1. To ensure that the nurses appointed in malnutrition treatment centers are sensitive towards the issue and have minimum training.
  2. All malnutrition treatment centers should be installed with an exhaust fan to address the problem of poor ventilation. 
  3. Children accompanying their siblings to malnutrition treatment centers should also be screened.
  4. More number of MUAC tapes should be made available in the community. 
  5. The shortage of mother child progress card should be addressed on priority basis.
  6. The comparative malnutrition charts should be made available at the anganwadi centers
  7. The PRI members should be trained on their roles and responsibilities for better coordination with frontline health workers and also to create a sense of community ownership on the issue of malnutrition.
  8. Counselling of mothers in the community and MTCs should be ensured.
  9. Promotion of locally available nutritious food should be an important component of nutrition education.
  10. The discrepancies in screening and referral should be addressed. Weight for height should also be used as a screening criterion.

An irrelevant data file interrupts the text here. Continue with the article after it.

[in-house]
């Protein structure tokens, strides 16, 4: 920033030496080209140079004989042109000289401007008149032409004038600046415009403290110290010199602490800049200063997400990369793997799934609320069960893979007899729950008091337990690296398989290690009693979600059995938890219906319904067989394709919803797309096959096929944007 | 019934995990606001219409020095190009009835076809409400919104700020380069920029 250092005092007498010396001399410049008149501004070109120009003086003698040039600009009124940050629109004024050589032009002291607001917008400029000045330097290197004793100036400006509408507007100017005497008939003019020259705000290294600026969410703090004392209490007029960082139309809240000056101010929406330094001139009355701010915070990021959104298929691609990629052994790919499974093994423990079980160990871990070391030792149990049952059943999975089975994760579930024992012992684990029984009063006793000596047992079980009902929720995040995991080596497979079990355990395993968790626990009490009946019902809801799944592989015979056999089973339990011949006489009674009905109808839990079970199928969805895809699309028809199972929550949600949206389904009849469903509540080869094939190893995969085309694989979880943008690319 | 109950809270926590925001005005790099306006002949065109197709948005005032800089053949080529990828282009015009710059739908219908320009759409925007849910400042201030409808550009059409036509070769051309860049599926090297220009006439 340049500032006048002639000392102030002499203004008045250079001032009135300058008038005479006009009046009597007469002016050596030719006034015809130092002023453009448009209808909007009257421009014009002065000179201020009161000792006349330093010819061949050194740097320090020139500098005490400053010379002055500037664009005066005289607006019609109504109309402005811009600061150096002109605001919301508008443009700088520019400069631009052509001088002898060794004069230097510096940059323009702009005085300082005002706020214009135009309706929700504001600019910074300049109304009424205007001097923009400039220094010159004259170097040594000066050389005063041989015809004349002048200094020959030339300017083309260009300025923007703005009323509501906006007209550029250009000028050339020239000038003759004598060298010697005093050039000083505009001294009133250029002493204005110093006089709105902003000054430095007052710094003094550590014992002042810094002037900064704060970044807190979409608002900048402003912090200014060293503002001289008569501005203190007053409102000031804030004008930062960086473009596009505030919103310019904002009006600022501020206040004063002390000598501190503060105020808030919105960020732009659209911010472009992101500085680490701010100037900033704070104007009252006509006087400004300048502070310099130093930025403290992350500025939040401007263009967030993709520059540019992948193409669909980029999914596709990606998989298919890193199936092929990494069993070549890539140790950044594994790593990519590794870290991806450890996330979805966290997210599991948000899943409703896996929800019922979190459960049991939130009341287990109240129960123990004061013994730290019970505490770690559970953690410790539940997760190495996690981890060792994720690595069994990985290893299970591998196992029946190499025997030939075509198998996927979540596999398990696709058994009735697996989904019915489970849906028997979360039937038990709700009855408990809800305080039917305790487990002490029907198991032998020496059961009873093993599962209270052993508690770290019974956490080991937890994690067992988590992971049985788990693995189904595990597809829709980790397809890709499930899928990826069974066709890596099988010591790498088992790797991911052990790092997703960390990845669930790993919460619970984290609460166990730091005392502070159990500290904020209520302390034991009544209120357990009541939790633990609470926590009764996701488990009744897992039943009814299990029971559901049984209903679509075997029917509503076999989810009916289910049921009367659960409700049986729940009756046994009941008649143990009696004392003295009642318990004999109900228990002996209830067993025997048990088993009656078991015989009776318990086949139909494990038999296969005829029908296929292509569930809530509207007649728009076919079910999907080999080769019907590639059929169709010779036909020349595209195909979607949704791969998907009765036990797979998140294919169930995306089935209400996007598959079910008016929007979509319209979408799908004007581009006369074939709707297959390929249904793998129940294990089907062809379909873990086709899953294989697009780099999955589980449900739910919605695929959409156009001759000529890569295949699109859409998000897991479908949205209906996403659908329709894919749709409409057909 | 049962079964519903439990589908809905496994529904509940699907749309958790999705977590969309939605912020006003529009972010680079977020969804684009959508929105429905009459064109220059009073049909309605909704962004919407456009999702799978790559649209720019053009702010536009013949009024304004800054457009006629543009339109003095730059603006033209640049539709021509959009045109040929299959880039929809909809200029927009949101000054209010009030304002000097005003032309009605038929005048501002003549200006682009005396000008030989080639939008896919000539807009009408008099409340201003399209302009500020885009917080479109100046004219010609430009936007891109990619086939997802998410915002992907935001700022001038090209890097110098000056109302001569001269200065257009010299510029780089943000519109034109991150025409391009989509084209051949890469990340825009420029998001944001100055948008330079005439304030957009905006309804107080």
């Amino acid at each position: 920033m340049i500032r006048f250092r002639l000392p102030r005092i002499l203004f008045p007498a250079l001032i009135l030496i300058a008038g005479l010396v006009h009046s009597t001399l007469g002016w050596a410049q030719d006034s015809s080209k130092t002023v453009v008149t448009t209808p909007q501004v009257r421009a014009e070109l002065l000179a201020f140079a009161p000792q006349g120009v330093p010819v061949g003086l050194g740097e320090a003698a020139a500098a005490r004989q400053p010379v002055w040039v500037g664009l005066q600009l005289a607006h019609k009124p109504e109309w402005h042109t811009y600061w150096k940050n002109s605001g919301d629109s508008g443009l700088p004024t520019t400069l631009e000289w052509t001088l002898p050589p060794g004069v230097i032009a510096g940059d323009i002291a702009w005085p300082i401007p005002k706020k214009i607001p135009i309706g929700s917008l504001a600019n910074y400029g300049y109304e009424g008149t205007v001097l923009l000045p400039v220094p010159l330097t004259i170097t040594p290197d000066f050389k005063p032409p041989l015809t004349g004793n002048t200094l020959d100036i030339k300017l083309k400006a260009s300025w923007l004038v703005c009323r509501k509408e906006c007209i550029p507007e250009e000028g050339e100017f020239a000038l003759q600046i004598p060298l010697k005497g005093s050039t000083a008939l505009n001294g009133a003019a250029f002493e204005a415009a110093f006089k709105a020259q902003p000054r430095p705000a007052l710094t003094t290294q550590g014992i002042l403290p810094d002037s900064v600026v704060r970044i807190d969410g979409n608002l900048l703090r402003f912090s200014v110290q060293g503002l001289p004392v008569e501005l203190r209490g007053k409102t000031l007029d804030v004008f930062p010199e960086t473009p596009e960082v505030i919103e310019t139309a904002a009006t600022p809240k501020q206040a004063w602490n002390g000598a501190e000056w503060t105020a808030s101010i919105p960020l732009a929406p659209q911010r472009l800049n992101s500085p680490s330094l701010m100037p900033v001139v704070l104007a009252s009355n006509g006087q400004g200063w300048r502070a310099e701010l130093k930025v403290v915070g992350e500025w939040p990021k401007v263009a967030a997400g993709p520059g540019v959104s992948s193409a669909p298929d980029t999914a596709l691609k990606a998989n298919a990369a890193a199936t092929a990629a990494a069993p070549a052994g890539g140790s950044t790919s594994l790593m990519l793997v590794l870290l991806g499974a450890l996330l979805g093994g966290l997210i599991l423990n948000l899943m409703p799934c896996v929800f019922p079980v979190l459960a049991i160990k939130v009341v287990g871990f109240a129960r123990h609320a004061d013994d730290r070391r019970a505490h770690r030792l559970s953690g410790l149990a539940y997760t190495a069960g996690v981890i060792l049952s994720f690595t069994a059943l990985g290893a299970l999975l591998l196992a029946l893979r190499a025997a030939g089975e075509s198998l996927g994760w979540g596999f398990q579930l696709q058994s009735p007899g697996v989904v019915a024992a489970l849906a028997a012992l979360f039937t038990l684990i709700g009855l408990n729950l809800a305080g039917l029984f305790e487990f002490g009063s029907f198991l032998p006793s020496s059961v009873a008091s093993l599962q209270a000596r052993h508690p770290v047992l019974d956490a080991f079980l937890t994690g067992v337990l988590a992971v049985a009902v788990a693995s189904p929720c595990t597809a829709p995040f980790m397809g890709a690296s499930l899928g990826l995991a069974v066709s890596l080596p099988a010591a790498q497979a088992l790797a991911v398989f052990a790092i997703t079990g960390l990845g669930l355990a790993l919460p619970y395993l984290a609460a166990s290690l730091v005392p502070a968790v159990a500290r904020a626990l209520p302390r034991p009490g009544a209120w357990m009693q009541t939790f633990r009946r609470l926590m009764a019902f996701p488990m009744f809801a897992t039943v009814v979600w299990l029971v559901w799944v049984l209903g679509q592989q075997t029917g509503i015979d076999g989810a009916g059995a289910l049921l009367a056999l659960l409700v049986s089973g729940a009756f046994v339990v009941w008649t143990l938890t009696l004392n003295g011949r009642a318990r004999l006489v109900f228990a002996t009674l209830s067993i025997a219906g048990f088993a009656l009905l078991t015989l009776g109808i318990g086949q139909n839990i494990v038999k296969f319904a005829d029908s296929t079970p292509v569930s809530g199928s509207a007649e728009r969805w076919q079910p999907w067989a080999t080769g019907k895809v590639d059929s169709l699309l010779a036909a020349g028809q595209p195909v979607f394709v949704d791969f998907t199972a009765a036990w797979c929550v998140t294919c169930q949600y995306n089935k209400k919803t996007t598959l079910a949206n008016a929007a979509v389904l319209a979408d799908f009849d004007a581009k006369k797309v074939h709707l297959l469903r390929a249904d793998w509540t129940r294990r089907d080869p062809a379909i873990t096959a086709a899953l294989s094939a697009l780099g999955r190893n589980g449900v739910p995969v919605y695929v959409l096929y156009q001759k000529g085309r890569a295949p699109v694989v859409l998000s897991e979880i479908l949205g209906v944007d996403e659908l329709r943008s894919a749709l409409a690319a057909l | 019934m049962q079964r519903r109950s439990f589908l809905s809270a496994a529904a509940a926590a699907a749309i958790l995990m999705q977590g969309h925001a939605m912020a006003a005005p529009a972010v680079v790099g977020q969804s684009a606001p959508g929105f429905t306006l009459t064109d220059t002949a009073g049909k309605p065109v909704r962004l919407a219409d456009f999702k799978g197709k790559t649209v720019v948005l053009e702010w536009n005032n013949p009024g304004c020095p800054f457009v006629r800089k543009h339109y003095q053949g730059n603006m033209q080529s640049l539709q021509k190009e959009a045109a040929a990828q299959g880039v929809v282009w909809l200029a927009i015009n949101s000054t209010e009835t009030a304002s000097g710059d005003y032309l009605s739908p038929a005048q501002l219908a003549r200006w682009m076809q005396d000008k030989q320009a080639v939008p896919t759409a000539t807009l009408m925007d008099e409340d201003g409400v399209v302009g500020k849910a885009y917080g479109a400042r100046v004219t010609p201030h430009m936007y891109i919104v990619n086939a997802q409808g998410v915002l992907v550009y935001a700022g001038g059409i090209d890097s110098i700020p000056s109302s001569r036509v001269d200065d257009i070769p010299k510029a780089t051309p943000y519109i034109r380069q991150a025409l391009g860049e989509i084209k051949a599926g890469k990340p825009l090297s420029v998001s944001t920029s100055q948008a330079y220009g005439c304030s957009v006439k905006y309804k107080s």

11. There is a need to adopt domiciliary approach for follow-up of children discharged from malnutrition treatment centers.
  12. A case book should be maintained for each child receiving treatment at MTCs for the convenience of anganwadi workers and also to trace defaulters and non-respondents.
  13. There should be specific focus on children suffering from HIV AIDS in the gambit of intervention to address malnutrition as they are at a higher risk.
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PAIRVI works with grassroots organization to protect human rights, promote internationally accepted standards of human rights and monitor human rights conditions. It works to strengthen peoples capacity to respond to human rights challenges and improve human rights infrastructure.